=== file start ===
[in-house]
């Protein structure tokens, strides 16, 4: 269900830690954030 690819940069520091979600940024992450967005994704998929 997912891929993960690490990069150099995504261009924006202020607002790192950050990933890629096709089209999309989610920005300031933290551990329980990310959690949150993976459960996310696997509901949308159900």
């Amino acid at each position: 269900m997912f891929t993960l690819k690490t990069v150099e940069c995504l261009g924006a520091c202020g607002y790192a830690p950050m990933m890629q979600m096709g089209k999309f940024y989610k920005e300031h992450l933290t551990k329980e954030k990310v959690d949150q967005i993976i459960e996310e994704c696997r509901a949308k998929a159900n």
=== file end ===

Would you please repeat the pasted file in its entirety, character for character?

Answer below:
[in-house]
């Protein structure tokens, strides 16, 4: 269900830690954030 690819940069520091979600940024992450967005994704998929 997912891929993960690490990069150099995504261009924006202020607002790192950050990933890629096709089209999309989610920005300031933290551990329980990310959690949150993976459960996310696997509901949308159900």
């Amino acid at each position: 269900m997912f891929t993960l690819k690490t990069v150099e940069c995504l261009g924006a520091c202020g607002y790192a830690p950050m990933m890629q979600m096709g089209k999309f940024y989610k920005e300031h992450l933290t551990k329980e954030k990310v959690d949150q967005i993976i459960e996310e994704c696997r509901a949308k998929a159900n």